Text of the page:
South Korea has laid down its third KSS-III (also see) of 3,000+ ton conventional attack submarines (SSKs) to carry 6 cruise or ballistic missiles. If the KSS-IIIs carry ballistic missiles they can be reclassified conventionally propelled ballistic missile submarines (SSBs).
It is unknown whether the missiles will be in separate vertical launch tubes along the hull or be in one more flexible Vertical Multi-Purpose Lock. Confusingly the KSS-III can also be called KSS3, Jang Bogo-III or perhaps Chang Bogo-III.
The ballistic missile to be carried in the early 2020s may be the Hyunmoo-2B with a range of 500km and warhead/payload of 500kg. 500km may be more a political minimum estimate signalling China or the China-North Korea border areas are not targets.
KSS-III’s could potentially carry:
- 800 km range Hyunmoo-2C ballistic missiles, or
- 1,000 km range Tomahawk like Hyunmoo-3 cruise missiles that could make China a target.
North Korea has little to worry about South Korea missiles that only have conventional explosive warheads. Kim could be protected in a deep bunker.
If there are rumours or an actual South Korean nuclear weapons program then South Korea could utilise independent nuclear deterrence – something North Korea will respect.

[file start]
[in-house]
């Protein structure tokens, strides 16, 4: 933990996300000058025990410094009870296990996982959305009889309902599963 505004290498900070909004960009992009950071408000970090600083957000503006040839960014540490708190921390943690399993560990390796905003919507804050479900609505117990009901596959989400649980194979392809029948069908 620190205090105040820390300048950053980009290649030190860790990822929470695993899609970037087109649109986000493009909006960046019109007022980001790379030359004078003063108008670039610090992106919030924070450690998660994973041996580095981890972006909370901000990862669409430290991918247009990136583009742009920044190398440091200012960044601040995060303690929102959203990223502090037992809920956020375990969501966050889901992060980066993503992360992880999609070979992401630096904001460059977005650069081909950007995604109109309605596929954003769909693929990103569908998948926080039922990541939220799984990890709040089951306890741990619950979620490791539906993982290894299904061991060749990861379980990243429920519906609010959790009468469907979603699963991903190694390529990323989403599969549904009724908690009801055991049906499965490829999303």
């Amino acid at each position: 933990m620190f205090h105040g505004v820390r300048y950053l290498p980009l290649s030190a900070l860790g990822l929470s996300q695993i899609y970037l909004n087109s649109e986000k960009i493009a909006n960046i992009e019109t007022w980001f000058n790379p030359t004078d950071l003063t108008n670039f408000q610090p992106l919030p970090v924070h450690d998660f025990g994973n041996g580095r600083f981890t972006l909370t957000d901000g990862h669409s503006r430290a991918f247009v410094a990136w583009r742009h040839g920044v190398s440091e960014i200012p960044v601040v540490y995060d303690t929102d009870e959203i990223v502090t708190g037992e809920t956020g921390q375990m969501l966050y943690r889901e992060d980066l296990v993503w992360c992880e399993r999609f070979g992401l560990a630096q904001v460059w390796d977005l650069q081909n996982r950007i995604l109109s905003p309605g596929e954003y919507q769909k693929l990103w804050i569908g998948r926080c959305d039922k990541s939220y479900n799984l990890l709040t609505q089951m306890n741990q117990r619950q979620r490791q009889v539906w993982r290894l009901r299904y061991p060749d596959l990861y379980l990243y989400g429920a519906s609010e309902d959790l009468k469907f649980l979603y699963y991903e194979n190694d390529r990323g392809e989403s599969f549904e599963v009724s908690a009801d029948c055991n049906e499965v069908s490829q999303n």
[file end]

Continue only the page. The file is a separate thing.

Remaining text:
If Trump is no longer interested in extended US nuclear deterrence then Australia should also contemplate building an independent nuclear deterrent.
The map above indicates how close some North Korean nuclear facilities are to the Chinese border, particularly Yongjo-ri uranium enrichment site and Hyesan nuclear research site. If either site were hit with South Korean (SK) or US conventional explosives this may spill radioactive fragments from the facilities onto Chinese soil. This would bring China into any conflict. Use of US or future SK nuclear weapons on those sites would even more likely damage and antagonise China. (Map courtesy The Guardian).
This second map (courtesy The Economist) illustrates how constricted the waters are for South Korean (SK) submarines. Any SK cruise or ballistic missile submarines might be easily monitored by Chinese or North Korean submarines or undersea sensor/SOSUS arrays as the SK submarines leave port or move into vulnerable near seas (Sea of Japan, Yellow Sea or East China Sea) for missile launches.
Relatively distant Western Pacific waters would be safer but that may mean SK submarines need missiles of 2,000 km range - something likely unachievable now - unless Tomahawks from the US are used.